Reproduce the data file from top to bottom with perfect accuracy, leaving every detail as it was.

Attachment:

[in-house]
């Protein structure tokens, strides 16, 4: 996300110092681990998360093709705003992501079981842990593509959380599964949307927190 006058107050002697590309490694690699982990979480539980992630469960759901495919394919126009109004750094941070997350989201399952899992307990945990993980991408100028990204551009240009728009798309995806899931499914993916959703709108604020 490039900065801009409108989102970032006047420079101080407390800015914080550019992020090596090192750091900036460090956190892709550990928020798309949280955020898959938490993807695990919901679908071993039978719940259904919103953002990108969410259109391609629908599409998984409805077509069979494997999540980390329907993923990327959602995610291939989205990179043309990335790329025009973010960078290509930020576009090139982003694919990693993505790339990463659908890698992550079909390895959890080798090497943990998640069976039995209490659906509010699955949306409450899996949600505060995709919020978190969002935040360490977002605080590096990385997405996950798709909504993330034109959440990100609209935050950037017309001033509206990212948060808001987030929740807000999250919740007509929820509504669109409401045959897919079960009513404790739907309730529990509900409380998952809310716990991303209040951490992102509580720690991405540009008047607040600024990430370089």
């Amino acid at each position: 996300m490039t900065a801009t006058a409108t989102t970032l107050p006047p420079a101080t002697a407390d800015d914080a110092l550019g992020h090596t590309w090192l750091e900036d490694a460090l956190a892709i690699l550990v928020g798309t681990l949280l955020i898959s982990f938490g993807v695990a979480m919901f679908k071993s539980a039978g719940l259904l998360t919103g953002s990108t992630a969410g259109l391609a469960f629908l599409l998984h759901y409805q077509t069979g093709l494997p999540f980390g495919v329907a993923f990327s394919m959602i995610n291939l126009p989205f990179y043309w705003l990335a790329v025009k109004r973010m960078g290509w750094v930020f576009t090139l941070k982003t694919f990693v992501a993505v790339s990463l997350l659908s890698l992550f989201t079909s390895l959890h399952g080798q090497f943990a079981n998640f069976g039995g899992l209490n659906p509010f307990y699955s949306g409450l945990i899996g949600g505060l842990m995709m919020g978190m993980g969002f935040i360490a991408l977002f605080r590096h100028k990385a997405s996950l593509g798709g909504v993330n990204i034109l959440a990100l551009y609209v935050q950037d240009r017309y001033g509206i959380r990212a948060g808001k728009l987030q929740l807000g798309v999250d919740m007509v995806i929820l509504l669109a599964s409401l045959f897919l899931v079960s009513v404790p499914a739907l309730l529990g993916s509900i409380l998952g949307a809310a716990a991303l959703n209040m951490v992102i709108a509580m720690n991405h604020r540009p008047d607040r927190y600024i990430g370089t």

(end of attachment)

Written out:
[in-house]
């Protein structure tokens, strides 16, 4: 996300110092681990998360093709705003992501079981842990593509959380599964949307927190 006058107050002697590309490694690699982990979480539980992630469960759901495919394919126009109004750094941070997350989201399952899992307990945990993980991408100028990204551009240009728009798309995806899931499914993916959703709108604020 490039900065801009409108989102970032006047420079101080407390800015914080550019992020090596090192750091900036460090956190892709550990928020798309949280955020898959938490993807695990919901679908071993039978719940259904919103953002990108969410259109391609629908599409998984409805077509069979494997999540980390329907993923990327959602995610291939989205990179043309990335790329025009973010960078290509930020576009090139982003694919990693993505790339990463659908890698992550079909390895959890080798090497943990998640069976039995209490659906509010699955949306409450899996949600505060995709919020978190969002935040360490977002605080590096990385997405996950798709909504993330034109959440990100609209935050950037017309001033509206990212948060808001987030929740807000999250919740007509929820509504669109409401045959897919079960009513404790739907309730529990509900409380998952809310716990991303209040951490992102509580720690991405540009008047607040600024990430370089």
């Amino acid at each position: 996300m490039t900065a801009t006058a409108t989102t970032l107050p006047p420079a101080t002697a407390d800015d914080a110092l550019g992020h090596t590309w090192l750091e900036d490694a460090l956190a892709i690699l550990v928020g798309t681990l949280l955020i898959s982990f938490g993807v695990a979480m919901f679908k071993s539980a039978g719940l259904l998360t919103g953002s990108t992630a969410g259109l391609a469960f629908l599409l998984h759901y409805q077509t069979g093709l494997p999540f980390g495919v329907a993923f990327s394919m959602i995610n291939l126009p989205f990179y043309w705003l990335a790329v025009k109004r973010m960078g290509w750094v930020f576009t090139l941070k982003t694919f990693v992501a993505v790339s990463l997350l659908s890698l992550f989201t079909s390895l959890h399952g080798q090497f943990a079981n998640f069976g039995g899992l209490n659906p509010f307990y699955s949306g409450l945990i899996g949600g505060l842990m995709m919020g978190m993980g969002f935040i360490a991408l977002f605080r590096h100028k990385a997405s996950l593509g798709g909504v993330n990204i034109l959440a990100l551009y609209v935050q950037d240009r017309y001033g509206i959380r990212a948060g808001k728009l987030q929740l807000g798309v999250d919740m007509v995806i929820l509504l669109a599964s409401l045959f897919l899931v079960s009513v404790p499914a739907l309730l529990g993916s509900i409380l998952g949307a809310a716990a991303l959703n209040m951490v992102i709108a509580m720690n991405h604020r540009p008047d607040r927190y600024i990430g370089t």